On Forgiving Offenses

By: Fr. Seraphim SlobodskoyRead time: 2 mins3228 Hits

On Forgiving Offenses: The Parable of the Unmerciful Creditor

During one conversation with Jesus Christ, the Apostle Peter came to Him and asked, “Lord! How often shall my brother (my neighbour) sin against me (that is, if he in some way offends me), and I forgive him? As many as seven times?”

Jesus Christ said to him, “I do not say to you seven times but seventy times seven;” — that is, forgive without counting to count.

To explain this better, Jesus Christ told a parable. “One man owed the king ten thousand talents (about ten thousand dollars). As he could not pay, the King ordered him to be sold with his wife and children and all that he had, and payment to be made. So the servant fell on his knees imploring him, ‘Lord, have patience with me, and I will pay you everything.’ And out of pity for him the lord of that servant released him and forgave him the debt. But that same servant, as he went out, came upon one of his fellow servants who owed him a hundred denarii, (about twenty dollars). Seizing him by the throat, he said, ‘Pay what you owe.’ So his fellow servant fell down and besought him, ‘Have patience with me, and I will pay you.’ He refused and went and put him in prison till he should pay the debt. When his fellow servants saw what had taken place, they were greatly distressed, and they went and reported to their lord all that had taken place. Then, his lord summoned him and said to him, ‘You wicked servant! I forgave you all that debt because you besought me; and should not you have had mercy on your fellow servant as I had mercy on you?’ And in anger, his lord delivered him to the jailers till he should pay all his debt.”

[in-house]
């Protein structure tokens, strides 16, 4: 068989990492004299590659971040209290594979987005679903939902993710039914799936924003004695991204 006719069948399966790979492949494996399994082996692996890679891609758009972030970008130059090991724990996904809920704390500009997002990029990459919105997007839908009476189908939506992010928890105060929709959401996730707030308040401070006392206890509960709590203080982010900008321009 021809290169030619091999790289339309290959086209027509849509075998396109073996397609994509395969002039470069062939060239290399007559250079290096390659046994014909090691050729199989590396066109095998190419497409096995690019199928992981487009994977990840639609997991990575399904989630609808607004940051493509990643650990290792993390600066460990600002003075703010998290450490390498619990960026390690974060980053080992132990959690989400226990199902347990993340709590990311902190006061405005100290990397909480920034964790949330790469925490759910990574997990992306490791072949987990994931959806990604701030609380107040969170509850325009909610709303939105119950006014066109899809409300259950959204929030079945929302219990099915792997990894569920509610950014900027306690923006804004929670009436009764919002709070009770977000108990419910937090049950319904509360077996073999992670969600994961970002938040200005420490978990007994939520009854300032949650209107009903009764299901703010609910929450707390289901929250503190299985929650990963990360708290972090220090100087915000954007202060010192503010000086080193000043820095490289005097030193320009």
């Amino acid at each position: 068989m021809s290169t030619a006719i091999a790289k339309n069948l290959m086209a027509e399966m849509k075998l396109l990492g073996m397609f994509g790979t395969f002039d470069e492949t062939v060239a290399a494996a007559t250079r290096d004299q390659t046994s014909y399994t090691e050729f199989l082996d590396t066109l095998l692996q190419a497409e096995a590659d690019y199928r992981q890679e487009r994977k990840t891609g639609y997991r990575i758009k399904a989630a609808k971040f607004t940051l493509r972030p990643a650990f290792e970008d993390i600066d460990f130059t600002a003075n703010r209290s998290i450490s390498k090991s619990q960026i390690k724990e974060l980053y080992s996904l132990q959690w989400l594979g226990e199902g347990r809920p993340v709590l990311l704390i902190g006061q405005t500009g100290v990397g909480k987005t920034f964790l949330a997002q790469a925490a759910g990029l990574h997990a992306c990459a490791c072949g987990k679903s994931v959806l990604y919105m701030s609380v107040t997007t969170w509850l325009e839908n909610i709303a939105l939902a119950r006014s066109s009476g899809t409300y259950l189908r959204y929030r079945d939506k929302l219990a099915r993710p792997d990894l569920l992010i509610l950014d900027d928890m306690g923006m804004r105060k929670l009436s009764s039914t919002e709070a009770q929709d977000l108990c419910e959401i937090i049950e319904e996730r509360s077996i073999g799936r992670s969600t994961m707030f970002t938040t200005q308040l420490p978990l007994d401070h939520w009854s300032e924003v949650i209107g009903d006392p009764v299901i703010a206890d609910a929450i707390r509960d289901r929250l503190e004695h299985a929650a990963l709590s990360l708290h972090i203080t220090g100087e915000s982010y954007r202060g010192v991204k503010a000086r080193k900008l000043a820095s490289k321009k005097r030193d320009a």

After the parable, Jesus Christ said, “So also My Heavenly Father will do to every one of you if you do not forgive your brother from your heart.”

In this parable the king represents God. The man who owed a huge sum to the king represents us. The debt is our sins. By the fellow servants are meant those people who in some way are guilty before us (our debtors).

From this parable, it is evident that everyone, who is evil to his neighbour for some sort of fault of theirs and does not want to forgive them, does not deserve the mercy of God.

Note: See the Gospels of Matthew 18:21-35 and Luke 17:3-4.

(from: The Law of God
by Fr. Seraphim Slobodskoy)